A Dallas big-game hunter has filed a lawsuit against Delta Air Lines over the company’s refusal to ship his legally harvested rhinoceros carcass from Namibia to the United States.
Corey Knowlton, who legally hunted and harvested the black rhinoceros in May, is targeting Delta’s embargo on transporting African trophies, put in place after the widespread public overreaction to an American dentist legally killing a lion in Zimbabwe this summer. According to media reports on the lawsuit, Knowlton contends that safari hunting is the “backbone of anti-poaching” in Africa and is part of a “concerted management effort” to allow people and wildlife to coexist.
Knowlton, along with five other organizations including the Dallas Safari Club and Houston Safari Club, filed the suit on Tuesday in U.S. District Court in Dallas. The complaint states that as a common carrier, it is illegal for Delta to “respond to pressure, discriminate against an unpopular but non-hazardous type of cargo and refuse to carry it.”
Colorado Homeowner Finds Intruder In Garage
A resident of Grand Junction, Colo., went to his garage to smoke a cigarette and encountered an unfamiliar man. Upon questioning, the suspect, who was reportedly wearing gloves and carrying a flashlight, claimed that he was looking for a phone.
The Daily Sentinel records that the homeowner held the suspect at gunpoint until police arrived to take him into custody. The district attorney said that the intruder was “lucky” not to have been shot because of his actions.
Bloomberg Spends Even More Bucks On Virginia Seats
As we previously reported, Michael Bloomberg’s Everytown group spent $700,000 on an ad campaign supporting Democratic candidate Dan Gecker, who is running for state senate. Now the Washington Post reveals a second, larger ad buy from Everytown—$1.5 million dedicated to capturing a second Commonwealth senate seat.
Both ad campaigns will attempt to galvanize voters by invoking tragedies that have occurred in the state. While Bloomberg and Everytown have massive coffers to empty on upcoming elections, American voters are not likely to accept an anti-gun platform that is far outside the mainstream.
Martin O’Malley Tries To Get A Leg Up With Gun Control
With Hillary Clinton and Bernie Sanders receiving far superior polling numbers in the Democrat presidential race, former Maryland Gov. Martin O’Malley is trying to battle his way to the top with his anti-gun credentials. Consequently, he made his first campaign stop in Charleston, S.C.—capitalizing on tragedy, naturally—to call for new gun-control measures.
The Post and Courier reports that O’Malley supports banning “military-style” guns, exposing firearm manufacturers to liability for crimes committed with their products and beefing up background checks. Why O’Malley thinks that establishing himself as the most stridently anti-gun candidate is his ticket to victory is anyone’s guess. We doubt that touting his extreme positions will slow his inevitable slide into irrelevance.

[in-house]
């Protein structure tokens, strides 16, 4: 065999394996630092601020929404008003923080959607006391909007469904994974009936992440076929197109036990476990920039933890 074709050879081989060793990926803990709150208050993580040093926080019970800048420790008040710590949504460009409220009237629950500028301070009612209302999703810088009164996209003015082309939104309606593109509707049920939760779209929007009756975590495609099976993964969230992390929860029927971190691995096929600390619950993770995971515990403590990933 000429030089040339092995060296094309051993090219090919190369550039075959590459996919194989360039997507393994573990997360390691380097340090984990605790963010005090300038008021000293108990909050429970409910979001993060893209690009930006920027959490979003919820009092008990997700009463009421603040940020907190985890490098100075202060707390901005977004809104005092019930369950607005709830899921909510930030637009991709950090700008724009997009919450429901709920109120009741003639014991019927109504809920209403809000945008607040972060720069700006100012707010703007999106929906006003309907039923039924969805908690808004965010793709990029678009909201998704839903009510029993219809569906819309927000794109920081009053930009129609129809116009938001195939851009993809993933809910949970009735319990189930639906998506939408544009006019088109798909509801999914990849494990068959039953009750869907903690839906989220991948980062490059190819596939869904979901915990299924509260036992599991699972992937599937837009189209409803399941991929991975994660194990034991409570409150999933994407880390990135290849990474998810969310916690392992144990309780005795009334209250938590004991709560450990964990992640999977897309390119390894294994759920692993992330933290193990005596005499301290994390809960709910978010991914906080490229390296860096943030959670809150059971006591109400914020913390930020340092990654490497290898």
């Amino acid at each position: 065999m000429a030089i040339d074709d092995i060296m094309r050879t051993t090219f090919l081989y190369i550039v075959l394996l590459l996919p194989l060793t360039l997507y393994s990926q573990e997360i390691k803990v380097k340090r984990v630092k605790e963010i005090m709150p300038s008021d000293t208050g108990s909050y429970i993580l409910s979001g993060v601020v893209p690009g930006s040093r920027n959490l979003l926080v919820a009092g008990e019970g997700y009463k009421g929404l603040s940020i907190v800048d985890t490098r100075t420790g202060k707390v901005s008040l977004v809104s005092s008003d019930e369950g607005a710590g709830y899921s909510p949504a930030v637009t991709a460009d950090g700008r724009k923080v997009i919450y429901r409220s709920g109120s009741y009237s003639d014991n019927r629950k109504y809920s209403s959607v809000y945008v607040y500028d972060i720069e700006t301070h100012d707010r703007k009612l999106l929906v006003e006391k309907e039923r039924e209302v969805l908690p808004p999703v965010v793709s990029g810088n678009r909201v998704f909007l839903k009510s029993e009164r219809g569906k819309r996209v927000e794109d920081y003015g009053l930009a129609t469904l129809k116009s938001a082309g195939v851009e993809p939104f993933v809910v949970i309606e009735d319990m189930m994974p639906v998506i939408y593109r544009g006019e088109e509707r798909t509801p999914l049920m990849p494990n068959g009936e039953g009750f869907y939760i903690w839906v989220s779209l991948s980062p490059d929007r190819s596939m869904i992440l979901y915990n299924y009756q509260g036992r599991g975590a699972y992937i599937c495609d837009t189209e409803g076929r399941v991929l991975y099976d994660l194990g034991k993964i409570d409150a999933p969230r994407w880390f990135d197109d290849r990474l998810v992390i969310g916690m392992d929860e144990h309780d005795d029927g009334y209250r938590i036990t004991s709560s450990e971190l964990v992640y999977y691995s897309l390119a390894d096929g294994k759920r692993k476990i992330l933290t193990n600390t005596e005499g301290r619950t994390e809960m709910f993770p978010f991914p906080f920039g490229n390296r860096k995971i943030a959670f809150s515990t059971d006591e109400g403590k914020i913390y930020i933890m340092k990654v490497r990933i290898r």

Hearing Protection Act Would Remove Tax On Suppressors
U.S. Rep. Matt Salmon, R-Ariz., introduced the Hearing Protection Act (H.R. 3799) on Thursday. Designed to remove suppressors and silencers from regulations established under the National Firearms Act of 1934, the bill has been endorsed by the American Suppressor Association (ASA) and the NRA.
“Suppressors significantly reduce the chance of hearing loss for anyone who enjoys the shooting sports,” said Chris W. Cox, executive director of NRA’s Institute for Legislative Action. “On behalf of the NRA and our 5 million members, I want to thank Rep. Salmon for his leadership on this important bill."
In a press release about the legislation, the ASA wrote: “Despite common Hollywood-based misconceptions, the laws of physics dictate that no suppressor will ever be able to render gunfire silent. Suppressors are simply mufflers for firearms. In addition to hearing protection, suppressors also mitigate noise complaints from those who live near shooting ranges and hunting lands.”
Obama Vetoes NDAA, Blocking Firearms To U.S. Troops And Civilians
President Barack Obama on Thursday vetoed the National Defense Authorization Act (NDAA), which contains provisions that would make it easier for U.S. Armed Forces to actually be armed on U.S. military facilities, and would allow the U.S. Army’s remaining stock of .45 ACP 1911A1 pistols to be sold to the public through the Civilian Marksmanship Program.
Although the annual NDAA is considered “must pass” legislation because it sets funding levels and priorities for the Defense Department, and although it was passed with clear bipartisan majorities in the House (where it passed by 270-156) and Senate (70-27), Obama vetoed it—only the fourth time a president has done so since 1961.
“The president would not only reject his own budget request for national defense … but also deny our troops the resources they need to defend the nation,” said U.S. Sen. John McCain, R-Ariz. McCain described Obama’s veto as “reckless, cynical and downright dangerous.”